Maybe it’s that I’m in my "terrible twos"—my second year of living with Type 1 diabetes. But for the past three or four months, I’ve felt that my self-management isn’t what it was last year at this time. But that’s not to say that the pendulum of my self-management has swung back the other way entirely. Not at all. In fact, my last endocrinologist visit and doctor’s visit a few months ago showed that I was still doing quite well in my care.
Next month, I have another endo visit upcoming, and I’m curious to see if my numbers are still in the good range. I bet they will be. I mean, I’ve checked my blood glucose averages for the past month (a month during which I would have guessed my averages were way beyond what they were five or six months ago), and they are, actually, OK. Not stellar. But I don’t care anymore about stellar. I’m averaging 130 mg/dl, and my target is 120 mg/dl. The diabetes lawyers can sue me. I’m happy.
Why do I, and why have I, beat myself up about this (what I call) slacking? I’m not slacking. Yet, sometimes it feels like it. And why do I allow me to guilt myself into feeling horrible if an errant blood glucose reading two hours after a meal isn’t what it should be, or if I take some time off from going to the gym and instead do more moderate exercise at home and by talking walks? Sure, I’ve moved away from my first-year diligence, but the truth is that I’ve only shifted my care—not backpedaled. This new gear I’m using: It’s much more sustainable over the long run.
So, instead of driving 90 MPH down the highway of diabetes care, I’ve simply backed it off and started cruising closer to the speed limit. I’ve relaxed a bit. I can now pay attention to things other than whatever it was I thought I needed to pay attention to in order to make sure that next blood glucose reading was as close to 100–120 mg/dl as possible.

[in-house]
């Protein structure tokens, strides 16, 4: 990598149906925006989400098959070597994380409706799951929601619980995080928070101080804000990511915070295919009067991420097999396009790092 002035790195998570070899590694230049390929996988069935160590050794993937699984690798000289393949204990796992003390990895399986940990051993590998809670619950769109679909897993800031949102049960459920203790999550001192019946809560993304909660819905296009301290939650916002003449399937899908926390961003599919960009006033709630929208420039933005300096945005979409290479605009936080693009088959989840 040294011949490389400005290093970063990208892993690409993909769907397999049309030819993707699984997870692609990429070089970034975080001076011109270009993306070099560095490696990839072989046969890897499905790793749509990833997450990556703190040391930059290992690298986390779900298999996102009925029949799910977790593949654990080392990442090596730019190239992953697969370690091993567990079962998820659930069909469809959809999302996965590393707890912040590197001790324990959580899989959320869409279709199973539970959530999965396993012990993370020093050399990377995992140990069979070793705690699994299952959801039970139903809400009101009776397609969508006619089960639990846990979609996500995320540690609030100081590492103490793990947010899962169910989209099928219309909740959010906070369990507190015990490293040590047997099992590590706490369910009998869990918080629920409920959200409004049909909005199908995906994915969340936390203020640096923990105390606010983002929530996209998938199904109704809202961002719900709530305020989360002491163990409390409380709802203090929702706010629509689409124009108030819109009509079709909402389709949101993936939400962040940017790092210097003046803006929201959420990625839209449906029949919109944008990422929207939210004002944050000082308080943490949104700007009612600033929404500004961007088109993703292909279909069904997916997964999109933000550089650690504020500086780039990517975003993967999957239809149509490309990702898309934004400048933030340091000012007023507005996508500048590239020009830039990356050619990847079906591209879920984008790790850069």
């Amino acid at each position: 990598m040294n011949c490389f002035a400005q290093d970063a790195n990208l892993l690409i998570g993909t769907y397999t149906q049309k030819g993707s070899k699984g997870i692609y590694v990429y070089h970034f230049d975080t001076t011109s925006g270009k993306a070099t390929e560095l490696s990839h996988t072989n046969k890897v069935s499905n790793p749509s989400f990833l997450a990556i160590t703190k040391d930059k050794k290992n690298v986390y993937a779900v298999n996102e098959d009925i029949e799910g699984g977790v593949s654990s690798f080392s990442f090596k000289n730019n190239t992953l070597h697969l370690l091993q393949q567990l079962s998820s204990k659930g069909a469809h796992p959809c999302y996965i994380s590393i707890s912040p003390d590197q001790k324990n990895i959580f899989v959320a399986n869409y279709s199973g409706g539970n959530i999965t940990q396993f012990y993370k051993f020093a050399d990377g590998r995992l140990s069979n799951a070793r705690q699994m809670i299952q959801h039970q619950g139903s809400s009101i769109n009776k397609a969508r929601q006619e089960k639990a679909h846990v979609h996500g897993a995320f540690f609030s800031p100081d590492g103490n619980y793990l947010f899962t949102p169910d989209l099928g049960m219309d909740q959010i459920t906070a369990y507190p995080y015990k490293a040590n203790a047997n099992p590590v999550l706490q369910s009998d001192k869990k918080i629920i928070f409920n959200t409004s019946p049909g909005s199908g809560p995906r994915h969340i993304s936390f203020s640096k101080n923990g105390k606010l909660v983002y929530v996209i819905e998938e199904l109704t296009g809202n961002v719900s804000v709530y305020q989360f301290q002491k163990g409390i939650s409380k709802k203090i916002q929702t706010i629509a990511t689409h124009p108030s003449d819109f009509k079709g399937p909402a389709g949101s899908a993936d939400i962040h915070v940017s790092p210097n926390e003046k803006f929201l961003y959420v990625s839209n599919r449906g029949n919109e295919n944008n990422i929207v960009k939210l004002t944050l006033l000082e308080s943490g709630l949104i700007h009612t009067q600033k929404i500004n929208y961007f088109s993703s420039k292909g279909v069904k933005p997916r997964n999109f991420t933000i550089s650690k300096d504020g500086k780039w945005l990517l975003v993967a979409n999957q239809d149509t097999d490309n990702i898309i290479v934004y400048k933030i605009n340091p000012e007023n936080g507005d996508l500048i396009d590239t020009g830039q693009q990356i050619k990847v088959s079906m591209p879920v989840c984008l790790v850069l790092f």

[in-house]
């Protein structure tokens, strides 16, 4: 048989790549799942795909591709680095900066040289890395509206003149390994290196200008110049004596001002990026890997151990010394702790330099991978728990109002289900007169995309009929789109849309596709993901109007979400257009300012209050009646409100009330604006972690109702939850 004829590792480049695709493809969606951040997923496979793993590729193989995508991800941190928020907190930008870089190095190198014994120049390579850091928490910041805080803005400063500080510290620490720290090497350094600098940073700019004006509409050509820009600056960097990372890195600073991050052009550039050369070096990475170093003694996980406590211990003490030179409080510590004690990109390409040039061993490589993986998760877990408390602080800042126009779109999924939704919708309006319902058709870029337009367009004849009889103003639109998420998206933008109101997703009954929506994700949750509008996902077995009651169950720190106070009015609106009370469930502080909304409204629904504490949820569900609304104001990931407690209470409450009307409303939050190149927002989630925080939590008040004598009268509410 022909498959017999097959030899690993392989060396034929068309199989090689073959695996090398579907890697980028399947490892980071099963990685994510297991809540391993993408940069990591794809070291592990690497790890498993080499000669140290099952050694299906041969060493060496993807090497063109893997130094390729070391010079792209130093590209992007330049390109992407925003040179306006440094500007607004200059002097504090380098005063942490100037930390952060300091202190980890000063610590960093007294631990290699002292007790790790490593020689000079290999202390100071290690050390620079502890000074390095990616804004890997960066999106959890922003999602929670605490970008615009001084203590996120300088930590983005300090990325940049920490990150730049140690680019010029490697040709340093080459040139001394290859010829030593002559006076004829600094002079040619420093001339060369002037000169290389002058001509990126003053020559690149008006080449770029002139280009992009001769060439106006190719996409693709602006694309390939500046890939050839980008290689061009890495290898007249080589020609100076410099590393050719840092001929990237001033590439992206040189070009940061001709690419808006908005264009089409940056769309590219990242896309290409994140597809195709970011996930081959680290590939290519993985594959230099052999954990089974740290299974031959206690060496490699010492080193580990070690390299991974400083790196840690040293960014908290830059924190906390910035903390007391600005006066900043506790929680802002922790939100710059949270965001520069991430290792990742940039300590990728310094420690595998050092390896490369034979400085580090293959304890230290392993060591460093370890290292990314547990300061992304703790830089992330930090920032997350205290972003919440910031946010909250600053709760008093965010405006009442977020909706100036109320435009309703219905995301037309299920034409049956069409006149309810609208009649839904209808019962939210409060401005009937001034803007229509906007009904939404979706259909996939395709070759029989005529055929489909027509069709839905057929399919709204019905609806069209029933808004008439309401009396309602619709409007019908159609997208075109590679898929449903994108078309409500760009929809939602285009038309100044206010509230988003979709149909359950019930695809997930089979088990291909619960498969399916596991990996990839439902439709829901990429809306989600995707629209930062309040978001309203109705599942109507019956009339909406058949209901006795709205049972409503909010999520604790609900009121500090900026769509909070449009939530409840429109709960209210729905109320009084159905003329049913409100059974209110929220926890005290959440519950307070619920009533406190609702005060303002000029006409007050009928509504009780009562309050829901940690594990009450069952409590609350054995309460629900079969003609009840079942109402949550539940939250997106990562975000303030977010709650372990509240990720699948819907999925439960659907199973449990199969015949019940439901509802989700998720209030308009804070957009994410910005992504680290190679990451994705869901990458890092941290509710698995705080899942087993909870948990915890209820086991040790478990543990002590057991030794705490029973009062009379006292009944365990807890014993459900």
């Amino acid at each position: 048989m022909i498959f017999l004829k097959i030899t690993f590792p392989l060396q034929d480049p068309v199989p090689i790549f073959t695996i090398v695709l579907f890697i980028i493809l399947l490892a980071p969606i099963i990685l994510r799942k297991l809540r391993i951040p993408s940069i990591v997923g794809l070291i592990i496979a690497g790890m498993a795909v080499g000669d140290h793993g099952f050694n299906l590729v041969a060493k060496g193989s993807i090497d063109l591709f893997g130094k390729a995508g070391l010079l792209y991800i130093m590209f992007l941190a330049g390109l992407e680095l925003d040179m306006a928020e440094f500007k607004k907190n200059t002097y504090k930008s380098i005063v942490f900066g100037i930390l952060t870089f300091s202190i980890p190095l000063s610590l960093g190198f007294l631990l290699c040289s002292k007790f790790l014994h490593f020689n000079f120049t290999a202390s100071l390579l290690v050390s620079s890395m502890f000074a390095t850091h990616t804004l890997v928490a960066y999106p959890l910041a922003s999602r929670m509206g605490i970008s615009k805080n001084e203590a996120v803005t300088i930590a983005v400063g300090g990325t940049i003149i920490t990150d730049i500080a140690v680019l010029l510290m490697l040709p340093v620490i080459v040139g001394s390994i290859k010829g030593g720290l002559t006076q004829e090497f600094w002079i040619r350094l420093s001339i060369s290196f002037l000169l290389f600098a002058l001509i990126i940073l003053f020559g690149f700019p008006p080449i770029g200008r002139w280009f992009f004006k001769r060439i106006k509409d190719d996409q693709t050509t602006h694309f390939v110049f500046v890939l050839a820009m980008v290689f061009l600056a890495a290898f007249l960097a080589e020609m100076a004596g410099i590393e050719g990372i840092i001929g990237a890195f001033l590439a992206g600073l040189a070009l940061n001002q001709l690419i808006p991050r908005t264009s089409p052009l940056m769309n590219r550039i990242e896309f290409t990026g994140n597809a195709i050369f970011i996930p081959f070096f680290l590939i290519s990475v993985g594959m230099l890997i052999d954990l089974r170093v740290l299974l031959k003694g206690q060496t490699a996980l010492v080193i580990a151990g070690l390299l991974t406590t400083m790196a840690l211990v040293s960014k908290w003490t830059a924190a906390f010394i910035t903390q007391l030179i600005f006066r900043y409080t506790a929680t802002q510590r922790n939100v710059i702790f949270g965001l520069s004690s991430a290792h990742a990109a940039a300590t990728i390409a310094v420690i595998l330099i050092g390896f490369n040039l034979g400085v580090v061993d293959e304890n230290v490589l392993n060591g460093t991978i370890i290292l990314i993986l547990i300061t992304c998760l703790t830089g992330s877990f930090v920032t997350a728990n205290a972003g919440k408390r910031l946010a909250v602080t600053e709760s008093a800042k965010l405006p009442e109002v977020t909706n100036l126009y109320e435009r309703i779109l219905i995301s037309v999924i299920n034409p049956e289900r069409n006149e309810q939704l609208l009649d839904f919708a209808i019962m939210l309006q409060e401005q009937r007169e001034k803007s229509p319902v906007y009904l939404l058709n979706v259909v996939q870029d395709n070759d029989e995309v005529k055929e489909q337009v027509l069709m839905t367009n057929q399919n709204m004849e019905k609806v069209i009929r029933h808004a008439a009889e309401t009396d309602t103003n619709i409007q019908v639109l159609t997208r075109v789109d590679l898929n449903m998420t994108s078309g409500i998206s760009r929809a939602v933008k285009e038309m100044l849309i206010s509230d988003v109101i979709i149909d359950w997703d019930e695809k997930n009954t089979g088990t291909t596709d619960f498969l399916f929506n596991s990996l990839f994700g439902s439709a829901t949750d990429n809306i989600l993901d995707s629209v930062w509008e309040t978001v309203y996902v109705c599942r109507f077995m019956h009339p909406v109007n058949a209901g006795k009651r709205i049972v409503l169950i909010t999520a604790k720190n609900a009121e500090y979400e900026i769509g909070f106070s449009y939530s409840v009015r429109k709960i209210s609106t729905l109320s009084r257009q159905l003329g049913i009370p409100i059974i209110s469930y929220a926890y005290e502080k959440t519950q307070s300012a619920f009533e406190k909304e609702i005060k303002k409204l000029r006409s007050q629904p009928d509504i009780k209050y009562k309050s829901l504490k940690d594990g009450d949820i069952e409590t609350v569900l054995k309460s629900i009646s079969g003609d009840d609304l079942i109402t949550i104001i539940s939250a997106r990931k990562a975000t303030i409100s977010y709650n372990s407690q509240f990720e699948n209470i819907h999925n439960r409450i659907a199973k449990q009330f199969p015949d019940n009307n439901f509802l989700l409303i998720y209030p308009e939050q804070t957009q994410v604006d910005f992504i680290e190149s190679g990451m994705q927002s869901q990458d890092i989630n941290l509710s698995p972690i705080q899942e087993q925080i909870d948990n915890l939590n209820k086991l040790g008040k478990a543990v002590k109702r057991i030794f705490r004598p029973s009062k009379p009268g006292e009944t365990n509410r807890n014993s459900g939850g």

When I look at my approach to diabetes self-management, it fits in with how I’ve tackled many of the things that I’ve picked up and added to my life for the long haul. (Although most everything else was elective; who’d ever opt to deal with diabetes self-management?!) I go overboard at first, way beyond a moderate approach when everything’s new and exciting. The learning curve is steep at the outset, and I’ll be damned if I’m not going to do everything I can to be the best at it. I look back now and see that there was something competitive in me that wanted to be better at it than the average diabetic Joe. I admit that I felt mild satisfaction when I saw my HbA1c was lower than others’.
Yes, I was that kind of person with diabetes.
But not any longer. That mindset was not a good way for me to be in my diabetes skin. This isn’t a competition with others who have Type 1. A tempered approach is really more suited to the marathon—a race I compete in only against myself—than the initial half-mile I was trying to run in under two minutes, trying to smoke the field as I did so.